Since then, Republicans have taken an increasingly anti-immigrant stance in an attempt to capitalize on the justifiable concern of many people about the changing identity of the United States. However, by opting for easy applause, the GOP has got the vote of a handful of nativists in exchange for the unnecessary repudiation of millions of people who could be their allies. The anti-immigrant rhetoric wins them today’s primaries while condemning them to inevitable defeat in tomorrow’s general elections.

  1. The GOP has failed to understand that immigrants, particularly those within the Hispanic community, could be one of its greatest allies. Because of their ideology, religious values, and appreciation for institutions such as the family, Hispanics should be overwhelmingly on the Republican side. Still, they have leaned toward the Democrats because they have been more skillful: inviting “Los Tigres del Norte,” eating tacos, reciting “despacito” and giving political leeway to the Hispanic community leaders.

On the Republican side, those seemingly insignificant courtesies were forgotten for years. That, together with an anti-immigrant discourse, has had only one tangible result: to alienate the immigrants and their families, who, by the way, are not going anywhere.

  1. Neither the Democrats nor the Republicans want to deport immigrants, plain and simple. Beyond the hysteria, neither party is willing to bear the political cost of mass deportations. If they wanted to act, the government already has the information and tools to do so, for example, using the IRS data or mandating the application of systems like “e-verify.” Still, not even the most nativist of Republicans is really willing to expel illegal immigrants.

That brings us to the height of absurdity because the Republican politicians are aggravating, humiliating, and angering a group of people who will remain in the country anyway.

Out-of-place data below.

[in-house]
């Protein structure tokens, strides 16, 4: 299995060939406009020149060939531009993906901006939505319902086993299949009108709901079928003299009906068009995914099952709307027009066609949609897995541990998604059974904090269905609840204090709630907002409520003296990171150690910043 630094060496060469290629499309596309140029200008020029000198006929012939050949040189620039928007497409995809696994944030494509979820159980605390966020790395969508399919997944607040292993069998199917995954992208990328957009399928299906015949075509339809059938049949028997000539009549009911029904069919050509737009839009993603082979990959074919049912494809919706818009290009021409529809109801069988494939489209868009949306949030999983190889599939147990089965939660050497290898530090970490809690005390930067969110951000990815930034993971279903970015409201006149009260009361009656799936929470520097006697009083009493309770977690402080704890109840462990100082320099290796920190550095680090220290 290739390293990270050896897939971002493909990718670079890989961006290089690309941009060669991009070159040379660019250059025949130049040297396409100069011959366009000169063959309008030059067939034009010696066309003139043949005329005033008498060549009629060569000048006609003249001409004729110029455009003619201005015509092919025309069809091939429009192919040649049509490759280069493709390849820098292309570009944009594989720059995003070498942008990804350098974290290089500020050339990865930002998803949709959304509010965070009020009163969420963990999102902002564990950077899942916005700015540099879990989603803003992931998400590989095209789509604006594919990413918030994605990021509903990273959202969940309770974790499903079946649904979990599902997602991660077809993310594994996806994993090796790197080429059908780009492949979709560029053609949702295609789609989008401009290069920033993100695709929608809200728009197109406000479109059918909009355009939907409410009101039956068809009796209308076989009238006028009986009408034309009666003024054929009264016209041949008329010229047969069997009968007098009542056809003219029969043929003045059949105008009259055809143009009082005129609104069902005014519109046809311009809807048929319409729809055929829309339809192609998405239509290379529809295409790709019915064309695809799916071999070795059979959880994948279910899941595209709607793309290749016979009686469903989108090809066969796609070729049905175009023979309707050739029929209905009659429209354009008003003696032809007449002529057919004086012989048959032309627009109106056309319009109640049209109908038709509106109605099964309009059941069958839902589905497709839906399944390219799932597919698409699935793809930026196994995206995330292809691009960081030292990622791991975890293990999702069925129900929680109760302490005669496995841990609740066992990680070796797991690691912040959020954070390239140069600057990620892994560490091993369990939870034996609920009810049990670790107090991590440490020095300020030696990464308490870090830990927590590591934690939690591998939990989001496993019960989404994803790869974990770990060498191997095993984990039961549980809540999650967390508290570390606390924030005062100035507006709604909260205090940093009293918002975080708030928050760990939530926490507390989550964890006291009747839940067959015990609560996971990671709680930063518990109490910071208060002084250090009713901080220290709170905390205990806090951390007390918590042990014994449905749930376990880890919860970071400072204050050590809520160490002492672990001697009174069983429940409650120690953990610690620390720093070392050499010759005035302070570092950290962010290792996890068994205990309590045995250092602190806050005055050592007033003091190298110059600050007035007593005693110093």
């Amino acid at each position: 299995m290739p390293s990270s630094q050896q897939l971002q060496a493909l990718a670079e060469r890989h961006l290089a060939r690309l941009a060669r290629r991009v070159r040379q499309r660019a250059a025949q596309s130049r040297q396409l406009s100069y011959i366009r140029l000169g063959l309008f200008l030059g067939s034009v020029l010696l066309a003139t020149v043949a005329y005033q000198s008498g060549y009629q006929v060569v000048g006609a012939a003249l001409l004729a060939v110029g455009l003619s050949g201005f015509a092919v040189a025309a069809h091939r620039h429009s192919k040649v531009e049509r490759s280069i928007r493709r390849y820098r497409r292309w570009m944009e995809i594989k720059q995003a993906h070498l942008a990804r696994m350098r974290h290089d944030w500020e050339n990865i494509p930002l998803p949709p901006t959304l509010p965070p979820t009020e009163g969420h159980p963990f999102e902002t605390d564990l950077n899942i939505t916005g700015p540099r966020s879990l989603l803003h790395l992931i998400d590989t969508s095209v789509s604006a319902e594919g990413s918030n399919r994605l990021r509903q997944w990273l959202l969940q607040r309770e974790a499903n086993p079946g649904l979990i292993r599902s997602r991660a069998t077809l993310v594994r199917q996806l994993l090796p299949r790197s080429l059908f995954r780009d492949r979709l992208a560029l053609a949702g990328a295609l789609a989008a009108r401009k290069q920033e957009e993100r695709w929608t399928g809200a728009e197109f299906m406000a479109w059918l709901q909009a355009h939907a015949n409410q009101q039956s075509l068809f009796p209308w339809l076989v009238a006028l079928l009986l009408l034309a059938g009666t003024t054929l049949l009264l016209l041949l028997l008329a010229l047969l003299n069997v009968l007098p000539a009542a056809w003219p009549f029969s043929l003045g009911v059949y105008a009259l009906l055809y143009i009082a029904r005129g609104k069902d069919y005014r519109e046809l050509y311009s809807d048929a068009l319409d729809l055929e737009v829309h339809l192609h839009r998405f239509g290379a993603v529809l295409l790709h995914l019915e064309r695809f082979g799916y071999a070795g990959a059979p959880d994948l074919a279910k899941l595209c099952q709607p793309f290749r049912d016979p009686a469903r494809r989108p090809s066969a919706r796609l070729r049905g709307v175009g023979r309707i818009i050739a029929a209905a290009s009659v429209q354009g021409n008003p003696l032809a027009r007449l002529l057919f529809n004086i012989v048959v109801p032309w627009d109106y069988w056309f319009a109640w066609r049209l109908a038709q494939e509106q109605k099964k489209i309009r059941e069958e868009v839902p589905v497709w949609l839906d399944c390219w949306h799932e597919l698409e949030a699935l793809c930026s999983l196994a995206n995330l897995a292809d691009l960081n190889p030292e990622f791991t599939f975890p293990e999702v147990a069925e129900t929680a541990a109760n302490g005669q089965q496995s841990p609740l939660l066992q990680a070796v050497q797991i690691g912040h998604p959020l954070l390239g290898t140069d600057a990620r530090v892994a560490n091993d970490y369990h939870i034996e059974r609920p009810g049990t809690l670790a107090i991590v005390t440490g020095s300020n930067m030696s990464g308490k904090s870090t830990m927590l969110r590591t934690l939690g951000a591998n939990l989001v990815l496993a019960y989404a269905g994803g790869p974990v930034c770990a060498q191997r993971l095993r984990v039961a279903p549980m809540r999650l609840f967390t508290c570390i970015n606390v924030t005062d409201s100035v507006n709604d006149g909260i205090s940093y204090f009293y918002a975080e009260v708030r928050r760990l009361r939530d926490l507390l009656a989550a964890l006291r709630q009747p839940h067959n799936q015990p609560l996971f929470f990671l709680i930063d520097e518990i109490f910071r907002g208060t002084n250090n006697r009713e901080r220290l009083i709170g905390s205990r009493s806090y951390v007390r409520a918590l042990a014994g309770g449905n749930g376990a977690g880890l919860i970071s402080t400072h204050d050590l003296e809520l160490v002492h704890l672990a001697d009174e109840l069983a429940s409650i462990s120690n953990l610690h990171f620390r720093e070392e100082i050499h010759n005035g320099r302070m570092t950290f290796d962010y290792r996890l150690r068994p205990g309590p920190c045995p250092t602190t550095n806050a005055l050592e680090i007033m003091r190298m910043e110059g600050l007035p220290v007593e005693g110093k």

1. Beyond the hysteria, there are two choices about illegal migration: If America genuinely doesn’t want the immigrants, the only solution would be massive and immediate deportation; and if they are not willing to do that, the other alternative is to regularize them. It’s ridiculous to have 10% of America’s population living with fear from the threat of deportation that most likely will never happen.
  1. The Republicans should remember something that they used to understand in times of Reagan and George W. Bush: That immigrants do matter and do contribute, that Hispanics can be their allies, and (just like many other immigrants) would be natural supporters for the GOP.
  1. Loyalty does not depend on where you were born. The anti-immigrant position builds upon an absurd nativist position: the idea that if someone was not born in the United States, he won’t be loyal to America; while those people who have passport, language, and a great-grandfather with a ticket from the Mayflower will always be a model of patriotism.

If you still believe the hysteria, just take the time to look at those arrested for the “Antifa” marches or the “Black Lives Matter” (BLM) riots, and analyze who is driving the anti-American rhetoric. Almost all of them are white and Anglo-Saxon. They’re people with all their papers in order and maybe 10 generations in the country, but also a visceral and disturbing hatred against America.

  1. Immigrants are not the enemy. The enemies are those who hate America, whether they have U.S. passports or not. The real danger to the identity and survival of the United States is not hidden in a tamale cart down in downtown Los Angeles but in some very Bostonian classroom of the Ivy League universities.

For the time being, Biden is flirting with a plan that would offer a path to citizenship to millions of illegal immigrants. Perhaps as a sign of that commitment, he decorates the Oval Office with a bust of activist Cesar Chavez. That very detail illustrates the complex road to immigration reform: Chavez himself, together with the labor movement, was one of the initial promoters of the labor and immigration restrictions that got the United States into the current dilemma.

Meanwhile, the Republicans should rethink their rhetoric to advacce towards a real alternative, aware that the real solution is not to deport the immigrants but to help them love America with the same passion of those European migrants of a hundred years ago.

The way does not lie in deportation, xenophobia, and nativism. The path goes through the love for America. That’s something that you don’t get with a passport; You forge it with work; prove it throughout life, and build it from your very soul.

Everything else is hysteria.